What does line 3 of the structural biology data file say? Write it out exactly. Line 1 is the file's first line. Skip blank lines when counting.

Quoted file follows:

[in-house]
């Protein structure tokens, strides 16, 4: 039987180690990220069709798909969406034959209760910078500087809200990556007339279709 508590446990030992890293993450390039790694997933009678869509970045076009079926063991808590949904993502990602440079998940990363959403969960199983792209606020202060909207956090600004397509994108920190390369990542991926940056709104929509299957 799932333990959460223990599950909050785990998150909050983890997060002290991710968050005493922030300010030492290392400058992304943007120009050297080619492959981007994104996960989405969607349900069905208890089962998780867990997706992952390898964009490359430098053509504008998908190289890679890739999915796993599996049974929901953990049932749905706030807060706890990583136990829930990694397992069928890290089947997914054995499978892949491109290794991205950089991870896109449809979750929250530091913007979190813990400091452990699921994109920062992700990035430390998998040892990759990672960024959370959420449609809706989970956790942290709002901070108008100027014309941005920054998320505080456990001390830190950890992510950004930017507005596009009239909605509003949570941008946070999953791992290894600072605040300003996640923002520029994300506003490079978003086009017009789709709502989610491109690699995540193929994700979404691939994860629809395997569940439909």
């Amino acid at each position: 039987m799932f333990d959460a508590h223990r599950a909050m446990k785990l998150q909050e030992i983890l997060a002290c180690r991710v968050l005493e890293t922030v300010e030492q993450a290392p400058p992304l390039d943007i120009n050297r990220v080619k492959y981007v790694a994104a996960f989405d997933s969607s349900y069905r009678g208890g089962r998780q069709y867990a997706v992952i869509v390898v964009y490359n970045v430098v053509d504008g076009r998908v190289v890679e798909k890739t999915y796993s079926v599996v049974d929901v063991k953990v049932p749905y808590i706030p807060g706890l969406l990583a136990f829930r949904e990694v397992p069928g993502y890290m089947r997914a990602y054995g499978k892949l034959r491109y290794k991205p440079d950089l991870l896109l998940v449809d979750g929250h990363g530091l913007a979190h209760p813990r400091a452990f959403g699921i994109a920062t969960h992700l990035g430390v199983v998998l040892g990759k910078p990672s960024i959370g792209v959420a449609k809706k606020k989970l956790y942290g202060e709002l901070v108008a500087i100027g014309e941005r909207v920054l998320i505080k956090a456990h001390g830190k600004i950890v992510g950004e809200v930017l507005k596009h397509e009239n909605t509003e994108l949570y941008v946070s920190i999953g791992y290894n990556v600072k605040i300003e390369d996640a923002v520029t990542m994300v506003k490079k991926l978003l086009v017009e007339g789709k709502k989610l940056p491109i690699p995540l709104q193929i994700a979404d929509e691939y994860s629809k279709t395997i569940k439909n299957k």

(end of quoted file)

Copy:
């Amino acid at each position: 039987m799932f333990d959460a508590h223990r599950a909050m446990k785990l998150q909050e030992i983890l997060a002290c180690r991710v968050l005493e890293t922030v300010e030492q993450a290392p400058p992304l390039d943007i120009n050297r990220v080619k492959y981007v790694a994104a996960f989405d997933s969607s349900y069905r009678g208890g089962r998780q069709y867990a997706v992952i869509v390898v964009y490359n970045v430098v053509d504008g076009r998908v190289v890679e798909k890739t999915y796993s079926v599996v049974d929901v063991k953990v049932p749905y808590i706030p807060g706890l969406l990583a136990f829930r949904e990694v397992p069928g993502y890290m089947r997914a990602y054995g499978k892949l034959r491109y290794k991205p440079d950089l991870l896109l998940v449809d979750g929250h990363g530091l913007a979190h209760p813990r400091a452990f959403g699921i994109a920062t969960h992700l990035g430390v199983v998998l040892g990759k910078p990672s960024i959370g792209v959420a449609k809706k606020k989970l956790y942290g202060e709002l901070v108008a500087i100027g014309e941005r909207v920054l998320i505080k956090a456990h001390g830190k600004i950890v992510g950004e809200v930017l507005k596009h397509e009239n909605t509003e994108l949570y941008v946070s920190i999953g791992y290894n990556v600072k605040i300003e390369d996640a923002v520029t990542m994300v506003k490079k991926l978003l086009v017009e007339g789709k709502k989610l940056p491109i690699p995540l709104q193929i994700a979404d929509e691939y994860s629809k279709t395997i569940k439909n299957k």